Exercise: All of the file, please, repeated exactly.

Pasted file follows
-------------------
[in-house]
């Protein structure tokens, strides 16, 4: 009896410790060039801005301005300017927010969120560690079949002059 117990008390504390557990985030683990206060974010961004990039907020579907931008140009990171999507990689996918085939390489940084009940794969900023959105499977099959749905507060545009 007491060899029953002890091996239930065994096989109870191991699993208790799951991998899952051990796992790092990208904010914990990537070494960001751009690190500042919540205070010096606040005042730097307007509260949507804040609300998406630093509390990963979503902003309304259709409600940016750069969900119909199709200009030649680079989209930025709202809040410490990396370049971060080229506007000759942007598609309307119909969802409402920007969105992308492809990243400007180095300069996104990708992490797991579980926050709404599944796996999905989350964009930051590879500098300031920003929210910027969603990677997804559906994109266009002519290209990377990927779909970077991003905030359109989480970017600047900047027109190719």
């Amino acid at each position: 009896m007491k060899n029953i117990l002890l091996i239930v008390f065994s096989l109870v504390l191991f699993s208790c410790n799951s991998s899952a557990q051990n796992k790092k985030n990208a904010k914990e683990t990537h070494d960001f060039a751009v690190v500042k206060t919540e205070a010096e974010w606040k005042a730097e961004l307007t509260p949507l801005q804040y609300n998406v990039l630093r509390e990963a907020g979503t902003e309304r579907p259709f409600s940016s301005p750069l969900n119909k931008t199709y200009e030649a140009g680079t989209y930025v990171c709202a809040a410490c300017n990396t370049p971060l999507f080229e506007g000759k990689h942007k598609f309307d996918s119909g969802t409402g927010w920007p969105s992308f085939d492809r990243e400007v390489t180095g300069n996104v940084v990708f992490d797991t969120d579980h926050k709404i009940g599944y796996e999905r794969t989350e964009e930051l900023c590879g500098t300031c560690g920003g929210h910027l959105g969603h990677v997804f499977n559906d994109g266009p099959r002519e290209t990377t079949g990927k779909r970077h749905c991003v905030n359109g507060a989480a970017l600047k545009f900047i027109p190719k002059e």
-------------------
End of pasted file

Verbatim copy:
[in-house]
């Protein structure tokens, strides 16, 4: 009896410790060039801005301005300017927010969120560690079949002059 117990008390504390557990985030683990206060974010961004990039907020579907931008140009990171999507990689996918085939390489940084009940794969900023959105499977099959749905507060545009 007491060899029953002890091996239930065994096989109870191991699993208790799951991998899952051990796992790092990208904010914990990537070494960001751009690190500042919540205070010096606040005042730097307007509260949507804040609300998406630093509390990963979503902003309304259709409600940016750069969900119909199709200009030649680079989209930025709202809040410490990396370049971060080229506007000759942007598609309307119909969802409402920007969105992308492809990243400007180095300069996104990708992490797991579980926050709404599944796996999905989350964009930051590879500098300031920003929210910027969603990677997804559906994109266009002519290209990377990927779909970077991003905030359109989480970017600047900047027109190719």
């Amino acid at each position: 009896m007491k060899n029953i117990l002890l091996i239930v008390f065994s096989l109870v504390l191991f699993s208790c410790n799951s991998s899952a557990q051990n796992k790092k985030n990208a904010k914990e683990t990537h070494d960001f060039a751009v690190v500042k206060t919540e205070a010096e974010w606040k005042a730097e961004l307007t509260p949507l801005q804040y609300n998406v990039l630093r509390e990963a907020g979503t902003e309304r579907p259709f409600s940016s301005p750069l969900n119909k931008t199709y200009e030649a140009g680079t989209y930025v990171c709202a809040a410490c300017n990396t370049p971060l999507f080229e506007g000759k990689h942007k598609f309307d996918s119909g969802t409402g927010w920007p969105s992308f085939d492809r990243e400007v390489t180095g300069n996104v940084v990708f992490d797991t969120d579980h926050k709404i009940g599944y796996e999905r794969t989350e964009e930051l900023c590879g500098t300031c560690g920003g929210h910027l959105g969603h990677v997804f499977n559906d994109g266009p099959r002519e290209t990377t079949g990927k779909r970077h749905c991003v905030n359109g507060a989480a970017l600047k545009f900047i027109p190719k002059e």